«Pspawner demo» by Bruno Ruviaro

on 11 Nov'16 14:23 in

A short classroom demonstration of sequencing patterns with Pspawner

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// ===================================
// SynthDefs here
// ===================================

// Your SynthDefs go here
(




) // end of SynthDefs







// ===================================
// Define a bunch of "score snippets"
// ===================================

(

~beat = Pbind(
    \degree, [0, 7],
    \ctranspose, 24,
    \dur, 0.2,
    \legato, 0.1,
    \amp, Pseq([0.2, 0.12, 0.16, 0.12], inf)
); // forever pattern

~up = Pbind(
	\scale, Scale.major,
    \degree, Pseq([0, 1, 2, 3, 4, 5, 6, 7], 1), // finite pattern
    \dur, 0.2
);

~down = Pbind(
	\scale, Scale.minor,
    \degree, Pseq([7, 6, 5, 4, 3, 2, 1, 0], 1), // finite pattern
    \dur, 0.1,
);

~trill = Pbind(
	\degree, Pseq([8, 9], 4), // finite Pattern
    \dur, 0.1
);

~thick = Pbind(
    \degree, Pseq([0, 1, 2, 3, 4, 5, 6, 7], 1), // finite Pattern
    \dur, 0.2,
    \mtranspose, [0, 2, 4, 6, 8, 10, 12, 14]
);

) // end of Pbind definitions





// ============
// Quick test
// ============

~beat.play;
~up.play;
~down.play;
~trill.play;
~thick.play;






// =====================
// Sequencing & playing
// using Pspawner
// =====================

// The advantage is that the spawner *knows* when a pattern has finished.
// (... as opposed to sequencing patterns inside a {}.fork)

// It's like a fork (things happen in order top to bottom), but
// you always use the spawner argument (in this case, "maestro" -- arbitrary name)
// in order to request a new pattern.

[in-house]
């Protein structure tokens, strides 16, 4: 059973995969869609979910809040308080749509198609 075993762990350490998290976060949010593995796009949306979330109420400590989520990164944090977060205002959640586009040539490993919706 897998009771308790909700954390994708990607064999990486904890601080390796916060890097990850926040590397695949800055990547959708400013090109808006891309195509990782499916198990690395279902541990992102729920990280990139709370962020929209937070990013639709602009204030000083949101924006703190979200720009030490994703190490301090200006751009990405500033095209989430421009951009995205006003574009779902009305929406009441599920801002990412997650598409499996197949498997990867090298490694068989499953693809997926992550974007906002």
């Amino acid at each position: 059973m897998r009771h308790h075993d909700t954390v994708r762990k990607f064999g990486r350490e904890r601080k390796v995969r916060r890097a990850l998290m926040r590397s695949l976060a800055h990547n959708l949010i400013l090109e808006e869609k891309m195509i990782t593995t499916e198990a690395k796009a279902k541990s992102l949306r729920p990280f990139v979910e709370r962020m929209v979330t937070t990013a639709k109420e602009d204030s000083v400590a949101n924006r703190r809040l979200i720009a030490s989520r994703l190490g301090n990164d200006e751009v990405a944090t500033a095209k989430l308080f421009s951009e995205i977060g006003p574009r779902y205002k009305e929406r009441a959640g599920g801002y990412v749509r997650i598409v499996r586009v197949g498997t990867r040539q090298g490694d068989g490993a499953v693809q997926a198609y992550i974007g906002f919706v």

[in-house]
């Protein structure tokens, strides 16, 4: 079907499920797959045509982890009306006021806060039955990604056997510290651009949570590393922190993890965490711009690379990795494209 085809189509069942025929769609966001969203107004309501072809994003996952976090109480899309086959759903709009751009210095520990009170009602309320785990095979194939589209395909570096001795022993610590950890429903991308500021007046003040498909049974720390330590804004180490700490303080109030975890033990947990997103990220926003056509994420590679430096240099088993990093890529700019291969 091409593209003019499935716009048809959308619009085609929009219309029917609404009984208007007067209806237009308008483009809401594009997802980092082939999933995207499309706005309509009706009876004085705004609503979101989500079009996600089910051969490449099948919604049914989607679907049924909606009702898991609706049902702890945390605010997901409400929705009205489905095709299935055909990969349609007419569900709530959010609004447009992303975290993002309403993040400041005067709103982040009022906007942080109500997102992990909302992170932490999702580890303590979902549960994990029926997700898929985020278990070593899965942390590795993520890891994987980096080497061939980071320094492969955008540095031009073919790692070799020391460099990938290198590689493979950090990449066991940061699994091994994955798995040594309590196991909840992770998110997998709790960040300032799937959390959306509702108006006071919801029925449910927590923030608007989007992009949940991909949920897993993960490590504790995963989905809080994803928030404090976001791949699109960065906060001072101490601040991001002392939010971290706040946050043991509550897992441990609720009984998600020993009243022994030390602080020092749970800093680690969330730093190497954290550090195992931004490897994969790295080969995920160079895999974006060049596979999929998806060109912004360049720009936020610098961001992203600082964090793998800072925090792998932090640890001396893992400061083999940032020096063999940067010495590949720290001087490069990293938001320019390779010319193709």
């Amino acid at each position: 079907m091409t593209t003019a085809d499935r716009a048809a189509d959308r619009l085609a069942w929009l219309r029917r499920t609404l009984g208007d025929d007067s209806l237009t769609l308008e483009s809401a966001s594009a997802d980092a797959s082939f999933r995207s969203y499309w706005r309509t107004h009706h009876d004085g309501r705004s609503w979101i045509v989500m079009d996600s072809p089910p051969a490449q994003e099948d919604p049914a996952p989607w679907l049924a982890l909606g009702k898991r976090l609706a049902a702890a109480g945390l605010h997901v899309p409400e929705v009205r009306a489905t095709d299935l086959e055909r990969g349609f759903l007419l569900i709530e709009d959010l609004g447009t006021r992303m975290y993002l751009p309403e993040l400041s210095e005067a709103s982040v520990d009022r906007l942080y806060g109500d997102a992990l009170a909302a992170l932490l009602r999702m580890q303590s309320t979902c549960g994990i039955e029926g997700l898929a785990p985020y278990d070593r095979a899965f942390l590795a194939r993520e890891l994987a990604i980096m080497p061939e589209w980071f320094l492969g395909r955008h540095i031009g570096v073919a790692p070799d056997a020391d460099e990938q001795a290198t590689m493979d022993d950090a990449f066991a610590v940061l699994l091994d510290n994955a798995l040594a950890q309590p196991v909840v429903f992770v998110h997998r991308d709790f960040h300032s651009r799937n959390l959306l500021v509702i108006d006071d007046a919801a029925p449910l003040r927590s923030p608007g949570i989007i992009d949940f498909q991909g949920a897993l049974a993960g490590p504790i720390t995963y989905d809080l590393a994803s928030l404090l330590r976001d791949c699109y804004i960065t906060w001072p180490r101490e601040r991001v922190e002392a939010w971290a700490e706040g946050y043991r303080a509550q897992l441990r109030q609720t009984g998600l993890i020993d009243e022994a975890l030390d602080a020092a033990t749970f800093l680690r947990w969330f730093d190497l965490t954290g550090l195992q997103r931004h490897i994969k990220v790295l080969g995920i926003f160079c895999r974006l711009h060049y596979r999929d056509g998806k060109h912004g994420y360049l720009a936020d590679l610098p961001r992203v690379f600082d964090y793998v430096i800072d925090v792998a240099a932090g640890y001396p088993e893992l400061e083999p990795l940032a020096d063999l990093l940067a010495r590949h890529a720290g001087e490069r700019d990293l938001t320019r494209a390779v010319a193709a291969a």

// Notice you should NOT put any .play inside the Pspawner. The only .play is at the very end of the Pspawner.

// When you write "maestro.seq(somePattern)", you are saying:
// "maestro, please play this pattern and only move on in the sequence AFTER said pattern is finished".

// When you write "maestro.par(somePattern)", you are saying:
// "maestro, please start playing this pattern and MOVE ON RIGHT AWAY to the next line."

// Patterns that self-terminate will do so as expected.
// Patterns that do not self-terminate (inf) will keep going forever until told to stop.

// TIP 1: Notice that if you write maestro.seq(someInfPattern) you are setting yourself up for failture. If you request maestro to play an *infinite* pattern and only move on when it's finished, maestro will never move on.

// TIP 2: In order to control start and stop of specific patterns, you should declare a new variable to name it (as you learned before). See ~player1 example below.



(
Pspawner({ arg maestro;

	"Scales in sequence, one right after the other".postln;
    maestro.seq(~up);
	"Down...".postln;
    maestro.seq(~down);

	"With a little pause in between".postln;
    maestro.wait(2.5);
    maestro.seq(~up);
    maestro.wait(1);
    maestro.seq(~down);
    maestro.wait(1);

	"Now two of them in paralell".postln;
    maestro.seq(Ppar([~up, ~down]));

	maestro.wait(4);

	"Now the never-ending beat".postln;
    // Saving into a variable so I can stop it later
    ~player1 = maestro.par(~beat);
    maestro.wait(4);

	"Up again...".postln;
    maestro.seq(~up);
    maestro.wait(1);

	"Stop player1 beta".postln;
	maestro.suspend(~player1); // stop that one
    maestro.wait(1);

	"Play the thick pattern".postln;
    maestro.seq(~thick);

	"Bye!".postln;
    maestro.suspendAll;

}).play
)
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